CHICAGO -- Consumers have a high level of confidence that their food supply is safe from pathogens, according to presenters at the Food Marketing Institute's Speaks presentation here last week.
"We were delighted when consumers told us their confidence in the food supply was actually higher this year than it was two years ago, and reached the same level of four years ago," said Michael Sansolo, senior vice president, FMI. "Consumers see the food supply as being very safe. This shows clearly that we've taken their concerns very seriously, and they are rewarding us with their confidence."
According to the FMI's Trends consumer survey data, 81% of consumers are confident in the food supply, vs. 74% in 2000 and 81% in 1998.
Consumers' confidence is increasing despite the extraordinary amount of publicity that the issue has generated, Sansolo said.
"This is a year that food safety has been in the headlines virtually nonstop," he said. "We went from foot-and-mouth and mad cow disease to after Sept. 11, with stores being hit by reports of anthrax in the aisles."
Joanne Gage, senior director, consumer affairs and marketing, Winn-Dixie, who worked at Price Chopper during last year's anthrax attacks, said the impact of the anthrax mailings was difficult for supermarkets to cope with.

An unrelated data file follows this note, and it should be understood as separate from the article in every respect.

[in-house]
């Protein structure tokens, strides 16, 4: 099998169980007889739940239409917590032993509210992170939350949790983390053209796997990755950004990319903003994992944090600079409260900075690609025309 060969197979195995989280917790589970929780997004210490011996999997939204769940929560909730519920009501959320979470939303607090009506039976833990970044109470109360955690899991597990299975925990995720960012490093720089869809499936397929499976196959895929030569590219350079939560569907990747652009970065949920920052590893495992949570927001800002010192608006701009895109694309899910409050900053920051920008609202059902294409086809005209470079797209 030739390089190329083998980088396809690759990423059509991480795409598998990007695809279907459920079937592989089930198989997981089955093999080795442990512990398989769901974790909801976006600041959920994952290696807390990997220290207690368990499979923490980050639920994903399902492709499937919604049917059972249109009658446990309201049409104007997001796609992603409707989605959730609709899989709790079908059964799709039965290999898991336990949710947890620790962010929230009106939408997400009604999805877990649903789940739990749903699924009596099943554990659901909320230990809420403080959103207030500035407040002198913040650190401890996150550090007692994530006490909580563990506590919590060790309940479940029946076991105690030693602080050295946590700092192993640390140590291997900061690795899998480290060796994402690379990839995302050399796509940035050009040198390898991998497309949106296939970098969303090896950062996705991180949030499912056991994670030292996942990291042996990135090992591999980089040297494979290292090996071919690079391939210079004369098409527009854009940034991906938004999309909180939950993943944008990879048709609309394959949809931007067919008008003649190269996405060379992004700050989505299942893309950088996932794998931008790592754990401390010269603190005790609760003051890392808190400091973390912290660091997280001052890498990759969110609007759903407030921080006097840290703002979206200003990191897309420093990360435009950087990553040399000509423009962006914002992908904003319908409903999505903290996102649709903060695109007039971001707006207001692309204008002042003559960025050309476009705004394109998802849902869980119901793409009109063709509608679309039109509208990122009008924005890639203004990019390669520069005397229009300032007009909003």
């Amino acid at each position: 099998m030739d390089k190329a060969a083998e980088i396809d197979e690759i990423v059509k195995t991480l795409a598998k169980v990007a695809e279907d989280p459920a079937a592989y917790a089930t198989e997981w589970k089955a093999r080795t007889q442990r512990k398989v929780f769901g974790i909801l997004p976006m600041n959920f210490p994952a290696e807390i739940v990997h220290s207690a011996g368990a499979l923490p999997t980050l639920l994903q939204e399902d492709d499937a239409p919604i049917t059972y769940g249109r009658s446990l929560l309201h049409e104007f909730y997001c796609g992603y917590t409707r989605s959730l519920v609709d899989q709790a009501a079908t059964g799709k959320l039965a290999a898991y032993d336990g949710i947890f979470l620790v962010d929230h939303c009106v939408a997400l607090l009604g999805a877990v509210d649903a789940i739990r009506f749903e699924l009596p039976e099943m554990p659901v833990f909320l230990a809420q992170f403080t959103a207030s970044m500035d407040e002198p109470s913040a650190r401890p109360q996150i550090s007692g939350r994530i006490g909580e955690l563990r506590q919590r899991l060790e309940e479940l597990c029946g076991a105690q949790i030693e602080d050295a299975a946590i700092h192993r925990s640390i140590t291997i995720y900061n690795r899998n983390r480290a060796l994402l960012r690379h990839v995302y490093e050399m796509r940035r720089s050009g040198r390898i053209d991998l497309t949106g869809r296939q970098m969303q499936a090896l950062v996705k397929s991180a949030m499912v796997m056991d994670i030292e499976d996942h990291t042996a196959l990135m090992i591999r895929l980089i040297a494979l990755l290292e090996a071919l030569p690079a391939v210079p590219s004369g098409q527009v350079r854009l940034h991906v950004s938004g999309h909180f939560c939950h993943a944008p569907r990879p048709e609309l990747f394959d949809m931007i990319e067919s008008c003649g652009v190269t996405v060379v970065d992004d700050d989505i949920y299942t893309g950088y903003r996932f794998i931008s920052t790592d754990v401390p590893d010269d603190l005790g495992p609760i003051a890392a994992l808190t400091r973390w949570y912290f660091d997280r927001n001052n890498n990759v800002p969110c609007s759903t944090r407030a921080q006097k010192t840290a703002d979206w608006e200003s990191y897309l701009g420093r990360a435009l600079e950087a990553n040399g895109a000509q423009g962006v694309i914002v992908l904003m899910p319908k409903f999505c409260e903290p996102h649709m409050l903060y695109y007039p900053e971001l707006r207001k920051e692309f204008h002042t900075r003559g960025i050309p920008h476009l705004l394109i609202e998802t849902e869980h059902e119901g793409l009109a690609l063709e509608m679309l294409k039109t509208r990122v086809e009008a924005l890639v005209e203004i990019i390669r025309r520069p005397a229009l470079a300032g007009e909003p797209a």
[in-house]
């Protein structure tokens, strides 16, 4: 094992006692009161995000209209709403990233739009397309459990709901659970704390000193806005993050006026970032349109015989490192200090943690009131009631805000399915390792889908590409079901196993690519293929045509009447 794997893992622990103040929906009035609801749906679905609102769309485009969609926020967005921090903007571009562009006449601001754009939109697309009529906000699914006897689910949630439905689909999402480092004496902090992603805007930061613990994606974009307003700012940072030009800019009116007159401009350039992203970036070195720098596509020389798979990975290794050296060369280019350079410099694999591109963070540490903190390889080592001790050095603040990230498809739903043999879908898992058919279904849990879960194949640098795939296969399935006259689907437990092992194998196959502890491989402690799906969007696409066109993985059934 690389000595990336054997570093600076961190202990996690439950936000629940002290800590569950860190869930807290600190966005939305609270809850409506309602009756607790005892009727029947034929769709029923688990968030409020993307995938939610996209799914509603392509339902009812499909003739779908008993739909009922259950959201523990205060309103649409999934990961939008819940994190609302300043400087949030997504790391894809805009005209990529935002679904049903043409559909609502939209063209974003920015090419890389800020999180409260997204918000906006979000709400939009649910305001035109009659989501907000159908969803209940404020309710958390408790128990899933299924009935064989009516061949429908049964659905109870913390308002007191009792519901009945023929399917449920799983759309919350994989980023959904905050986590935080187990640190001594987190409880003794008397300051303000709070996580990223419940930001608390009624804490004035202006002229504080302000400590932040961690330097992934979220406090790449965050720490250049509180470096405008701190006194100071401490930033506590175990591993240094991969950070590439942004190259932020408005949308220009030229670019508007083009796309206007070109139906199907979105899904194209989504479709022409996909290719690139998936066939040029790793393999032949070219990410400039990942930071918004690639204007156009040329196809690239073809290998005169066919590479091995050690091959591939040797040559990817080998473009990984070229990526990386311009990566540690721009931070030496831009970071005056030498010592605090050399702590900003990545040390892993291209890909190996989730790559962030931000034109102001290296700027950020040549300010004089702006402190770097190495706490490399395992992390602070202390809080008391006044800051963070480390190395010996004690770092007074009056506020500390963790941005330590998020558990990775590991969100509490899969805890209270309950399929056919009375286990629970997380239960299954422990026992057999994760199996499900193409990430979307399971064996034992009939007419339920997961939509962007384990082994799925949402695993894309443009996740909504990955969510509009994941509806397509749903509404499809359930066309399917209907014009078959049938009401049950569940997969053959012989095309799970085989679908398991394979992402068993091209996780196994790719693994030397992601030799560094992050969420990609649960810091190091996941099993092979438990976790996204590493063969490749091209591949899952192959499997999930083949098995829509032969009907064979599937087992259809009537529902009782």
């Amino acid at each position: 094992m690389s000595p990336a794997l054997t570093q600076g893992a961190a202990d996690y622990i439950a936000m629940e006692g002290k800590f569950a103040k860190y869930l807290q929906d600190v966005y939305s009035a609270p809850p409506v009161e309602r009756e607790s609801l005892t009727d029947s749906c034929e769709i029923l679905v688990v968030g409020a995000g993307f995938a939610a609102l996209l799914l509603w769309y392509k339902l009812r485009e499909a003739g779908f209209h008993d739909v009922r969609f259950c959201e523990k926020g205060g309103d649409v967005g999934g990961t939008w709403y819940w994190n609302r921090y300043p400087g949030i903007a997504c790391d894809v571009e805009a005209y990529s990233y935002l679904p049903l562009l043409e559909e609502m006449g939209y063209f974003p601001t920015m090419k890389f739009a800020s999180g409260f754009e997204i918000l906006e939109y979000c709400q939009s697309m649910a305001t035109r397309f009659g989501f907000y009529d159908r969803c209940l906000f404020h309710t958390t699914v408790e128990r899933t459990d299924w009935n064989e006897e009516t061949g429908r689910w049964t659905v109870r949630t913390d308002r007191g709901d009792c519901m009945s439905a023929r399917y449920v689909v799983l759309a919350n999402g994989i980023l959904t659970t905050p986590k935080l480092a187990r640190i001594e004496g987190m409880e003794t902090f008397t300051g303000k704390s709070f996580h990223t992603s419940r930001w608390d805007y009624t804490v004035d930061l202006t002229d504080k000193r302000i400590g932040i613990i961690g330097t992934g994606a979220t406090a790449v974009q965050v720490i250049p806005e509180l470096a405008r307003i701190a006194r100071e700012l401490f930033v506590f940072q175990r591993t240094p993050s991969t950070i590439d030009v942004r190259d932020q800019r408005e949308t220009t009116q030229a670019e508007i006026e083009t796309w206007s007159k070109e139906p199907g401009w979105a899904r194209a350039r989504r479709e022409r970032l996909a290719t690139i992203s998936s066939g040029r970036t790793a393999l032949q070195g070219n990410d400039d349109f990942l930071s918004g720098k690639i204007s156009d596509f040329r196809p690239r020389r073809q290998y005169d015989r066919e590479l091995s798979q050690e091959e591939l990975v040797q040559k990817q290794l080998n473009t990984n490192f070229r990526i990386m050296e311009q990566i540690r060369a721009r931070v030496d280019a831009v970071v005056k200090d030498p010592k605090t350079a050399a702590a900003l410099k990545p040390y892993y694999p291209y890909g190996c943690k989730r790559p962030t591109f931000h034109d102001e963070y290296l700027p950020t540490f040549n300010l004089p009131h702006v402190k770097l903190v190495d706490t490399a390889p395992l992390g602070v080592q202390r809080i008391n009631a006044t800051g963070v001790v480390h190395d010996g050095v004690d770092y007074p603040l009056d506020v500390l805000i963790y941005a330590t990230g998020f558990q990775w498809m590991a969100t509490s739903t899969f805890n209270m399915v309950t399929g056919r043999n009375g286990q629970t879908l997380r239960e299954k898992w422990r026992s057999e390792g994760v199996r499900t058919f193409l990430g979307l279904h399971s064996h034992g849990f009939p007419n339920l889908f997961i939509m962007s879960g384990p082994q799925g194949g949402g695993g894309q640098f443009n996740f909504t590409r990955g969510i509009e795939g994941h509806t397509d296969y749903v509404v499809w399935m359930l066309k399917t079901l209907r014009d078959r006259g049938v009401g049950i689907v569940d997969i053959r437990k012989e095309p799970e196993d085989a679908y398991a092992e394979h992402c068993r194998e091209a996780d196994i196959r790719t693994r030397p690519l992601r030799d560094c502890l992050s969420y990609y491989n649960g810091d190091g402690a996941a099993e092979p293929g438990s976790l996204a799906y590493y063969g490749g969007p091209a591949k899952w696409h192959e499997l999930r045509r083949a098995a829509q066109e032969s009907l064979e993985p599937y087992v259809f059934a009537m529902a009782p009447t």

"People were calling because they started seeing white powder on everything from turkey to magazines to a box of tissues," she said. "It was really challenging for us because we had to take all of those calls seriously."
She agreed that consumers have a high level of confidence in supermarkets when it comes to everyday food safety, however.
"As far as the science of food safety, consumers don't have a clue," she said. "They don't take responsibility for it. They have mad cow and E. coli and salmonella are all mixed up in their minds."
She said the main thing supermarkets look for in the stores is that food handlers are wearing gloves.